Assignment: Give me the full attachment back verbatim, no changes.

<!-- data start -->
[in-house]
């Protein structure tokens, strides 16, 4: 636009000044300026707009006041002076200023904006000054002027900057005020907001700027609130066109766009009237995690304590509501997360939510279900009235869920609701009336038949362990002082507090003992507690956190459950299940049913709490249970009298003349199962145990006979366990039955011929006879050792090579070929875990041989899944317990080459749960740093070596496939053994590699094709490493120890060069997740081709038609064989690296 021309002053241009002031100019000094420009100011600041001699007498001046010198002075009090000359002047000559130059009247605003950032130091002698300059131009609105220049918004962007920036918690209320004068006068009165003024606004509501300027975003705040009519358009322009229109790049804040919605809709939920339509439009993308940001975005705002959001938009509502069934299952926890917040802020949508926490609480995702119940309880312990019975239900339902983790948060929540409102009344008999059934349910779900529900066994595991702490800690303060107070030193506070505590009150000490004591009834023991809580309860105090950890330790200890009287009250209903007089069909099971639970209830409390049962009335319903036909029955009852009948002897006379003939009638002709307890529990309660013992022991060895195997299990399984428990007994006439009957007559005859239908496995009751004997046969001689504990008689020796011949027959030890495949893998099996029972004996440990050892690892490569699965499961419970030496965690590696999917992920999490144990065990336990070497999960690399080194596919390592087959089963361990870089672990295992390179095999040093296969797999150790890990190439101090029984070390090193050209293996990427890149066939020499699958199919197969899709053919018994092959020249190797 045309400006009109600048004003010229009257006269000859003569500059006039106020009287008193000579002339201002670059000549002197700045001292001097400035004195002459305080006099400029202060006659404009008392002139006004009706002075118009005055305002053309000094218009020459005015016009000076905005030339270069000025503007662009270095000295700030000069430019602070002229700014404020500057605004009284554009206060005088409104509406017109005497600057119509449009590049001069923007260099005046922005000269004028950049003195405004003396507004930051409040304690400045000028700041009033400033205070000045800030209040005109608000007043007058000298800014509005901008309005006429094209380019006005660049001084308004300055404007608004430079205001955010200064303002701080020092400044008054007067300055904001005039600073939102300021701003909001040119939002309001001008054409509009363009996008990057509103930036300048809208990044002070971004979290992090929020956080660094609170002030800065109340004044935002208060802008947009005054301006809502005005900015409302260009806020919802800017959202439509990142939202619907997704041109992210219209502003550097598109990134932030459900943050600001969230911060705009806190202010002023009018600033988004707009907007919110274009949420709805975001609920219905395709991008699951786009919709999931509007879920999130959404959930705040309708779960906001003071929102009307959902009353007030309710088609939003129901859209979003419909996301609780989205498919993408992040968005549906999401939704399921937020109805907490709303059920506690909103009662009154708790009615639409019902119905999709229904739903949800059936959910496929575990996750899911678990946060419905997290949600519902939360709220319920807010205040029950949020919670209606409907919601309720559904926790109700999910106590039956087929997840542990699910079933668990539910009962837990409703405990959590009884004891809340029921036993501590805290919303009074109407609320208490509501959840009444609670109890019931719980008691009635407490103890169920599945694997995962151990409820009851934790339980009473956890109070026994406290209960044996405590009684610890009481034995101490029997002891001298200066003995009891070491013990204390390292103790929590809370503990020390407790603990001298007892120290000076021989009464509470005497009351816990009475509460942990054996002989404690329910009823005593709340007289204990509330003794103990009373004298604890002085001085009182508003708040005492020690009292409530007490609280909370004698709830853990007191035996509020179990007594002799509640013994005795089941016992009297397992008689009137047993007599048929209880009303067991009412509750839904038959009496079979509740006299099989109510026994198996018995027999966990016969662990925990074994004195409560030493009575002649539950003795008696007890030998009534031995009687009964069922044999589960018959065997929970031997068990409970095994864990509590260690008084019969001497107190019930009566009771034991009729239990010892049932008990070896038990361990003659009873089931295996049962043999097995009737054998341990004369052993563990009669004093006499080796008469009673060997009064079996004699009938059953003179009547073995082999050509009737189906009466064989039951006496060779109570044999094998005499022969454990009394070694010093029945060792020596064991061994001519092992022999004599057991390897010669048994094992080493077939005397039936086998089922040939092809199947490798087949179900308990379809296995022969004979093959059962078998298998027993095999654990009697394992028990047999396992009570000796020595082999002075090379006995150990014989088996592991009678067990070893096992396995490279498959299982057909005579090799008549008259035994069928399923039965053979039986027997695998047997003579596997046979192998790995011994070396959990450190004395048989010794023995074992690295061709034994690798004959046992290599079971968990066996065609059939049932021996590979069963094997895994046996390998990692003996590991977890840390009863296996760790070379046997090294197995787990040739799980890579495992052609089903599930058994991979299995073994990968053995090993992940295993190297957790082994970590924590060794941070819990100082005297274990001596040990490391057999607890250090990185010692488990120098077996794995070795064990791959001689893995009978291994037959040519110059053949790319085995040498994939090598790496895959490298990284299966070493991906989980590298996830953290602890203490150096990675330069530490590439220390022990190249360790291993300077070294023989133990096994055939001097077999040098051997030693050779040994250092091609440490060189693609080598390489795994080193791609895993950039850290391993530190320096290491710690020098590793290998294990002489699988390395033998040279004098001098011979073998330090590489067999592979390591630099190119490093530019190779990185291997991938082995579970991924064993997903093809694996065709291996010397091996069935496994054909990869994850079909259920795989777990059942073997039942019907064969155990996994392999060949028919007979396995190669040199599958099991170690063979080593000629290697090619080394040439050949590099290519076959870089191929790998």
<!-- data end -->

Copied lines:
[in-house]
């Protein structure tokens, strides 16, 4: 636009000044300026707009006041002076200023904006000054002027900057005020907001700027609130066109766009009237995690304590509501997360939510279900009235869920609701009336038949362990002082507090003992507690956190459950299940049913709490249970009298003349199962145990006979366990039955011929006879050792090579070929875990041989899944317990080459749960740093070596496939053994590699094709490493120890060069997740081709038609064989690296 021309002053241009002031100019000094420009100011600041001699007498001046010198002075009090000359002047000559130059009247605003950032130091002698300059131009609105220049918004962007920036918690209320004068006068009165003024606004509501300027975003705040009519358009322009229109790049804040919605809709939920339509439009993308940001975005705002959001938009509502069934299952926890917040802020949508926490609480995702119940309880312990019975239900339902983790948060929540409102009344008999059934349910779900529900066994595991702490800690303060107070030193506070505590009150000490004591009834023991809580309860105090950890330790200890009287009250209903007089069909099971639970209830409390049962009335319903036909029955009852009948002897006379003939009638002709307890529990309660013992022991060895195997299990399984428990007994006439009957007559005859239908496995009751004997046969001689504990008689020796011949027959030890495949893998099996029972004996440990050892690892490569699965499961419970030496965690590696999917992920999490144990065990336990070497999960690399080194596919390592087959089963361990870089672990295992390179095999040093296969797999150790890990190439101090029984070390090193050209293996990427890149066939020499699958199919197969899709053919018994092959020249190797 045309400006009109600048004003010229009257006269000859003569500059006039106020009287008193000579002339201002670059000549002197700045001292001097400035004195002459305080006099400029202060006659404009008392002139006004009706002075118009005055305002053309000094218009020459005015016009000076905005030339270069000025503007662009270095000295700030000069430019602070002229700014404020500057605004009284554009206060005088409104509406017109005497600057119509449009590049001069923007260099005046922005000269004028950049003195405004003396507004930051409040304690400045000028700041009033400033205070000045800030209040005109608000007043007058000298800014509005901008309005006429094209380019006005660049001084308004300055404007608004430079205001955010200064303002701080020092400044008054007067300055904001005039600073939102300021701003909001040119939002309001001008054409509009363009996008990057509103930036300048809208990044002070971004979290992090929020956080660094609170002030800065109340004044935002208060802008947009005054301006809502005005900015409302260009806020919802800017959202439509990142939202619907997704041109992210219209502003550097598109990134932030459900943050600001969230911060705009806190202010002023009018600033988004707009907007919110274009949420709805975001609920219905395709991008699951786009919709999931509007879920999130959404959930705040309708779960906001003071929102009307959902009353007030309710088609939003129901859209979003419909996301609780989205498919993408992040968005549906999401939704399921937020109805907490709303059920506690909103009662009154708790009615639409019902119905999709229904739903949800059936959910496929575990996750899911678990946060419905997290949600519902939360709220319920807010205040029950949020919670209606409907919601309720559904926790109700999910106590039956087929997840542990699910079933668990539910009962837990409703405990959590009884004891809340029921036993501590805290919303009074109407609320208490509501959840009444609670109890019931719980008691009635407490103890169920599945694997995962151990409820009851934790339980009473956890109070026994406290209960044996405590009684610890009481034995101490029997002891001298200066003995009891070491013990204390390292103790929590809370503990020390407790603990001298007892120290000076021989009464509470005497009351816990009475509460942990054996002989404690329910009823005593709340007289204990509330003794103990009373004298604890002085001085009182508003708040005492020690009292409530007490609280909370004698709830853990007191035996509020179990007594002799509640013994005795089941016992009297397992008689009137047993007599048929209880009303067991009412509750839904038959009496079979509740006299099989109510026994198996018995027999966990016969662990925990074994004195409560030493009575002649539950003795008696007890030998009534031995009687009964069922044999589960018959065997929970031997068990409970095994864990509590260690008084019969001497107190019930009566009771034991009729239990010892049932008990070896038990361990003659009873089931295996049962043999097995009737054998341990004369052993563990009669004093006499080796008469009673060997009064079996004699009938059953003179009547073995082999050509009737189906009466064989039951006496060779109570044999094998005499022969454990009394070694010093029945060792020596064991061994001519092992022999004599057991390897010669048994094992080493077939005397039936086998089922040939092809199947490798087949179900308990379809296995022969004979093959059962078998298998027993095999654990009697394992028990047999396992009570000796020595082999002075090379006995150990014989088996592991009678067990070893096992396995490279498959299982057909005579090799008549008259035994069928399923039965053979039986027997695998047997003579596997046979192998790995011994070396959990450190004395048989010794023995074992690295061709034994690798004959046992290599079971968990066996065609059939049932021996590979069963094997895994046996390998990692003996590991977890840390009863296996760790070379046997090294197995787990040739799980890579495992052609089903599930058994991979299995073994990968053995090993992940295993190297957790082994970590924590060794941070819990100082005297274990001596040990490391057999607890250090990185010692488990120098077996794995070795064990791959001689893995009978291994037959040519110059053949790319085995040498994939090598790496895959490298990284299966070493991906989980590298996830953290602890203490150096990675330069530490590439220390022990190249360790291993300077070294023989133990096994055939001097077999040098051997030693050779040994250092091609440490060189693609080598390489795994080193791609895993950039850290391993530190320096290491710690020098590793290998294990002489699988390395033998040279004098001098011979073998330090590489067999592979390591630099190119490093530019190779990185291997991938082995579970991924064993997903093809694996065709291996010397091996069935496994054909990869994850079909259920795989777990059942073997039942019907064969155990996994392999060949028919007979396995190669040199599958099991170690063979080593000629290697090619080394040439050949590099290519076959870089191929790998």